Announcing Zeebe 0.10.0: NodeJS Client, A Library for Easier Client Creation, Timestamps for Improved Workflow Analytics, and More

by Sebastian Menski on Jun 6 2018 in Releases.

Update: On Monday, June 11, the Zeebe team released version 0.10.1 (download and changelog available here), a patch that fixes an issue with stream processing, and also released a 0.10.1 update for zbctl, the Zeebe command line interface (download and changelog available here).

The Zeebe team is pleased to announce the Zeebe 0.10.0 release, which includes:

In the rest of this post, we’ll cover release highlights in more detail and point you to resources for getting started with Zeebe.

You can download the release here, and be sure to check out the installation guide if you have any questions.

What’s New In Zeebe 0.10.0

Client Updates: New NodeJS client, improvements to the Java client, and a library to enable easier client creation

Zeebe NodeJS client is now available
The Zeebe team released a NodeJS client earlier this week, which is Zeebe’s first JavaScript-based client. The README in the GitHub repository has everything you need to get started.

libzbc: an easier way to create new Zeebe clients
Along with the NodeJS client, the team also introduced libzbc, an FFI (foreign function interface) library that makes it much easier to build new Zeebe clients. Clients in Zeebe have a lot of responsibility, and so writing a client from scratch is complex and time-consuming. libzbc is an abstraction layer over the Zeebe Go client that takes advantage of the logic already implemented in Go, greatly simplifying the process of building a new client in a different language.

To demonstrate what’s possible with libzbc, we built a (not-yet-public) prototype of a Ruby client for Zeebe in just one day. If you don’t yet see a Zeebe client offered in your preferred programming language, we encourage you to create one.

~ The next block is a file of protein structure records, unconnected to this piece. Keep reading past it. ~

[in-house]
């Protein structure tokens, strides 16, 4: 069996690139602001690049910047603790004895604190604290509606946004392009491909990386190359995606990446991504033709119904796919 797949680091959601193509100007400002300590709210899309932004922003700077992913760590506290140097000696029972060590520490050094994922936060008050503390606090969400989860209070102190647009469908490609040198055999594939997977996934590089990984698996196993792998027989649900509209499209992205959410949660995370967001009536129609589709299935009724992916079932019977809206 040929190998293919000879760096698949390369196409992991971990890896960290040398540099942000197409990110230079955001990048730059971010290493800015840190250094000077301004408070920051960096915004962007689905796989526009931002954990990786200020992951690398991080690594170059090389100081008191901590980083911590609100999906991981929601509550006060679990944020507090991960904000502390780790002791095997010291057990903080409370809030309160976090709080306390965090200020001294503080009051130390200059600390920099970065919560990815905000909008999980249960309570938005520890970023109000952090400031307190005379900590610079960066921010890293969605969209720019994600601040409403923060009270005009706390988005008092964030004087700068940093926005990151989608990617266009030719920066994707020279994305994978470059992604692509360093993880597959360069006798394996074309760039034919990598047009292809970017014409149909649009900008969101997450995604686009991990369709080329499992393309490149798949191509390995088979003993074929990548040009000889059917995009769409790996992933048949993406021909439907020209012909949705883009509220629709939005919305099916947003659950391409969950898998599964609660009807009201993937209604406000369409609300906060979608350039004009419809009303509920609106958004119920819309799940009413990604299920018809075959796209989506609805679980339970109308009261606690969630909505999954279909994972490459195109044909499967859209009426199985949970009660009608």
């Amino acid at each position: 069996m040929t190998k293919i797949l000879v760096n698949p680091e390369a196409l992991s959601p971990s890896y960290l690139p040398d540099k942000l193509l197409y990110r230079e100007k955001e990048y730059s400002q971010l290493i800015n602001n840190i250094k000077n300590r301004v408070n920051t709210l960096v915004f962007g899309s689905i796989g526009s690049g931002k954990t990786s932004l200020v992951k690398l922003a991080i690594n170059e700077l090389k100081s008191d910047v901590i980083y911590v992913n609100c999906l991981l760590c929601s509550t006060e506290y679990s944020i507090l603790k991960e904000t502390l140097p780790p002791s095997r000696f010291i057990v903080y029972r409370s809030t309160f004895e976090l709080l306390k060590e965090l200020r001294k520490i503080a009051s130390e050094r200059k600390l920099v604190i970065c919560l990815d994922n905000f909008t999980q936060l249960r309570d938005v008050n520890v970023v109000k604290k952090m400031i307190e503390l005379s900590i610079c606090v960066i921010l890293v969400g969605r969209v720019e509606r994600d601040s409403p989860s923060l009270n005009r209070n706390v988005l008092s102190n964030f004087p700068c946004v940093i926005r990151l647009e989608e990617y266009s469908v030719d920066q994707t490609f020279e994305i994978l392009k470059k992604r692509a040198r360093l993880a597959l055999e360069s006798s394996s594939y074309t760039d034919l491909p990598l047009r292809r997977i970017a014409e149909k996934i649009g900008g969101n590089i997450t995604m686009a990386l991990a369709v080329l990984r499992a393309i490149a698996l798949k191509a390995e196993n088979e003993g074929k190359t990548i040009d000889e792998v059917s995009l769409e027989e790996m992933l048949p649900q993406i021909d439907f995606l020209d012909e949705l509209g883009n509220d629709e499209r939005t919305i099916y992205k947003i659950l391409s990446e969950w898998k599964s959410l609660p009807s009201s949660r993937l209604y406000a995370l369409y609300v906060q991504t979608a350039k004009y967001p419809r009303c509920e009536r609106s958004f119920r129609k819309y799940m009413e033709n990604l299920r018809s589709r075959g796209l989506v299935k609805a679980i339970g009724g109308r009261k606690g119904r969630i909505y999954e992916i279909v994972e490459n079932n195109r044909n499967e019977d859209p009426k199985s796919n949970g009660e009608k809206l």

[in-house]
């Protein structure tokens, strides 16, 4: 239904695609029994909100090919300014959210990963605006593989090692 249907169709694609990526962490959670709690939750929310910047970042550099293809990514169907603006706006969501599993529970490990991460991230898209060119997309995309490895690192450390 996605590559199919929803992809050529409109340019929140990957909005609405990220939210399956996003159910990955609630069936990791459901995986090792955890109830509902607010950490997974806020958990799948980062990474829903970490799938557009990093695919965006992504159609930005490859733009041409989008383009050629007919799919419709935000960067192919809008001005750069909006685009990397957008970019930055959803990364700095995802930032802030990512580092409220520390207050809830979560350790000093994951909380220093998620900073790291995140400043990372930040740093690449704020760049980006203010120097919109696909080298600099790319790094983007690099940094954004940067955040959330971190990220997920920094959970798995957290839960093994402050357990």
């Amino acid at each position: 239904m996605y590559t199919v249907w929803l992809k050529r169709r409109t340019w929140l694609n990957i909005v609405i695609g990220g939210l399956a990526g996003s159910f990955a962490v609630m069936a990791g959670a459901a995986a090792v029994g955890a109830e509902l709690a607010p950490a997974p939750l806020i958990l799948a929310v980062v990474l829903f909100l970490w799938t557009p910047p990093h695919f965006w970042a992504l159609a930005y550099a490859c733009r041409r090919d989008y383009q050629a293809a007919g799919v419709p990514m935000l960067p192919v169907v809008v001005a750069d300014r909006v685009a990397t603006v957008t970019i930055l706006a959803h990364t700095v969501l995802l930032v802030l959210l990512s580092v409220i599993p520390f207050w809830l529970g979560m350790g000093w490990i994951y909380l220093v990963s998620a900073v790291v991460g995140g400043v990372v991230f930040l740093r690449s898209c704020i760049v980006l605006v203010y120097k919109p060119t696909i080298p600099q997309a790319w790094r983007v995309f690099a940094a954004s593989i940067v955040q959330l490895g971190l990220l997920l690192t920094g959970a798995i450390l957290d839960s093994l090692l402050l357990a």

Java client improvements
Zeebe 0.10.0 also includes an updated Java client API with improvements based on user feedback. The Java client API now offers:

Event Timestamps For Insight Into Workflow & Task Duration (And Other Helpful Reporting)

Every event in a Zeebe topic now includes a timestamp representing when the event was written to Zeebe. This timestamp makes it possible to visualize a timeline of events and to understand the duration of a workflow instance or a specific task in a workflow.

The feature is a step toward users being able to create reports based on Zeebe workflows in a tool such as Optimize, which supports, among other reports, visual representations of workflows with heatmaps showing which tasks took longer than others.

A Workflow Heatmap In Camunda Optimize

Read more in the GitHub issue.

Create and Configure Topics In Config File and the Return of default-topic for an Improved New User Experience

Users are now able to create new topics with configuration settings in the zeebe.cfg.toml file:

name = "development"
partitions = 3
replicationFactor = 1

name = "production"
partitions = 16
replicationFactor = 3

In addition, default-topic has been revived and is included in the Zeebe distribution’s config file (a user can simply remove it before startup if it’s not needed). This provides an easier getting started experience for new users, and this update was motivated by a conversation in the user forum.

Read more in the GitHub issue.

Revamp of Zeebe Simple Monitor for Visibility into Zeebe Workflows

Zeebe Simple Monitor is a lightweight application for monitoring Zeebe workflows (similar to Camunda Cockpit if you’re familiar with Camunda BPM). As a community project, Simple Monitor has a release cycle separate from Zeebe, and a new version of Simple Monitor that’s compatible with Zeebe 0.10.0 was released this week with the following features:

Monitor Zeebe Workflows Using Zeebe Simple Monitor

For more detail, you can take a look at the changelogs:

Get Started With Zeebe

Ready to get started? The following links will help you get going with Zeebe.

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